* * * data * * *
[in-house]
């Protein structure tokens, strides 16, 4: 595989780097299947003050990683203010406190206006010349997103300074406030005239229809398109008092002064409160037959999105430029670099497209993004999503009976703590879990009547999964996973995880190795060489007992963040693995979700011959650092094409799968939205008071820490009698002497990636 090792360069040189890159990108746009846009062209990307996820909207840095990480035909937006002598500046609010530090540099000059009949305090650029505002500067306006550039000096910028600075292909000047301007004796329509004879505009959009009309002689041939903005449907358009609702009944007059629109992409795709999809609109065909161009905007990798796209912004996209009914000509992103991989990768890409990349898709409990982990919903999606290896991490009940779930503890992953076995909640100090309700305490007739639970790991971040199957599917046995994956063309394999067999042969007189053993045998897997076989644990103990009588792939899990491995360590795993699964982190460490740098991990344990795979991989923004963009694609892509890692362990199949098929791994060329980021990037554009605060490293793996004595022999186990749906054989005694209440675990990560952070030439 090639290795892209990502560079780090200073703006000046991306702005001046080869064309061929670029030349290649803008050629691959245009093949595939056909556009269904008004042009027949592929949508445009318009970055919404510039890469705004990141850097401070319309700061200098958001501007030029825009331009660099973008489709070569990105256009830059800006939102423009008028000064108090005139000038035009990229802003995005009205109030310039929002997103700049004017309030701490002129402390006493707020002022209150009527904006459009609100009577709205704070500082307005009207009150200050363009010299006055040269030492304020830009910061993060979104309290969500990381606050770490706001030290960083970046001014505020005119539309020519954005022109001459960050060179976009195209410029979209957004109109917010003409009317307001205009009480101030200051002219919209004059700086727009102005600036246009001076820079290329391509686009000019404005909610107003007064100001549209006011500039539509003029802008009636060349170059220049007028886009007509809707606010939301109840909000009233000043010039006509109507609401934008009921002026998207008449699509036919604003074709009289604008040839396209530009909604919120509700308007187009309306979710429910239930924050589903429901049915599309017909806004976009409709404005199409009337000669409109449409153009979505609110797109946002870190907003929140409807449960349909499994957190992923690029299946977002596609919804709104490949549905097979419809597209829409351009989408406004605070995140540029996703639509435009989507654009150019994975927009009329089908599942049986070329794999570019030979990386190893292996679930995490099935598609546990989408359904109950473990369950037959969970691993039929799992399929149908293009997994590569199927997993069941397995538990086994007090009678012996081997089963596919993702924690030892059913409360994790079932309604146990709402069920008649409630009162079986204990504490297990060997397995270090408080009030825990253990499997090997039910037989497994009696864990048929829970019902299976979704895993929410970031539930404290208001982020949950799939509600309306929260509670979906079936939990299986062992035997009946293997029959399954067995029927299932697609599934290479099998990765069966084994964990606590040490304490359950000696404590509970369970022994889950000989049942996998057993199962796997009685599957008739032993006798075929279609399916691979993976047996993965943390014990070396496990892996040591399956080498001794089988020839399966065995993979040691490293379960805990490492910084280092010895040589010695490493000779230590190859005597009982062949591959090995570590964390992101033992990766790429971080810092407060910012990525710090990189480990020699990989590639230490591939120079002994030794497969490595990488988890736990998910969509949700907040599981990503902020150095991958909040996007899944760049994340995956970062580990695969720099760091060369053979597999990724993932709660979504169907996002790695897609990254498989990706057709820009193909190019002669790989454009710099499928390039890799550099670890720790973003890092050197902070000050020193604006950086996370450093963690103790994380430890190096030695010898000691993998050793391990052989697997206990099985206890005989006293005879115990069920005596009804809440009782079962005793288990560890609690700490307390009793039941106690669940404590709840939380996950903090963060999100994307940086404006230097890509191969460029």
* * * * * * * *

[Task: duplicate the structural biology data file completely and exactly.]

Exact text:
[in-house]
């Protein structure tokens, strides 16, 4: 595989780097299947003050990683203010406190206006010349997103300074406030005239229809398109008092002064409160037959999105430029670099497209993004999503009976703590879990009547999964996973995880190795060489007992963040693995979700011959650092094409799968939205008071820490009698002497990636 090792360069040189890159990108746009846009062209990307996820909207840095990480035909937006002598500046609010530090540099000059009949305090650029505002500067306006550039000096910028600075292909000047301007004796329509004879505009959009009309002689041939903005449907358009609702009944007059629109992409795709999809609109065909161009905007990798796209912004996209009914000509992103991989990768890409990349898709409990982990919903999606290896991490009940779930503890992953076995909640100090309700305490007739639970790991971040199957599917046995994956063309394999067999042969007189053993045998897997076989644990103990009588792939899990491995360590795993699964982190460490740098991990344990795979991989923004963009694609892509890692362990199949098929791994060329980021990037554009605060490293793996004595022999186990749906054989005694209440675990990560952070030439 090639290795892209990502560079780090200073703006000046991306702005001046080869064309061929670029030349290649803008050629691959245009093949595939056909556009269904008004042009027949592929949508445009318009970055919404510039890469705004990141850097401070319309700061200098958001501007030029825009331009660099973008489709070569990105256009830059800006939102423009008028000064108090005139000038035009990229802003995005009205109030310039929002997103700049004017309030701490002129402390006493707020002022209150009527904006459009609100009577709205704070500082307005009207009150200050363009010299006055040269030492304020830009910061993060979104309290969500990381606050770490706001030290960083970046001014505020005119539309020519954005022109001459960050060179976009195209410029979209957004109109917010003409009317307001205009009480101030200051002219919209004059700086727009102005600036246009001076820079290329391509686009000019404005909610107003007064100001549209006011500039539509003029802008009636060349170059220049007028886009007509809707606010939301109840909000009233000043010039006509109507609401934008009921002026998207008449699509036919604003074709009289604008040839396209530009909604919120509700308007187009309306979710429910239930924050589903429901049915599309017909806004976009409709404005199409009337000669409109449409153009979505609110797109946002870190907003929140409807449960349909499994957190992923690029299946977002596609919804709104490949549905097979419809597209829409351009989408406004605070995140540029996703639509435009989507654009150019994975927009009329089908599942049986070329794999570019030979990386190893292996679930995490099935598609546990989408359904109950473990369950037959969970691993039929799992399929149908293009997994590569199927997993069941397995538990086994007090009678012996081997089963596919993702924690030892059913409360994790079932309604146990709402069920008649409630009162079986204990504490297990060997397995270090408080009030825990253990499997090997039910037989497994009696864990048929829970019902299976979704895993929410970031539930404290208001982020949950799939509600309306929260509670979906079936939990299986062992035997009946293997029959399954067995029927299932697609599934290479099998990765069966084994964990606590040490304490359950000696404590509970369970022994889950000989049942996998057993199962796997009685599957008739032993006798075929279609399916691979993976047996993965943390014990070396496990892996040591399956080498001794089988020839399966065995993979040691490293379960805990490492910084280092010895040589010695490493000779230590190859005597009982062949591959090995570590964390992101033992990766790429971080810092407060910012990525710090990189480990020699990989590639230490591939120079002994030794497969490595990488988890736990998910969509949700907040599981990503902020150095991958909040996007899944760049994340995956970062580990695969720099760091060369053979597999990724993932709660979504169907996002790695897609990254498989990706057709820009193909190019002669790989454009710099499928390039890799550099670890720790973003890092050197902070000050020193604006950086996370450093963690103790994380430890190096030695010898000691993998050793391990052989697997206990099985206890005989006293005879115990069920005596009804809440009782079962005793288990560890609690700490307390009793039941106690669940404590709840939380996950903090963060999100994307940086404006230097890509191969460029």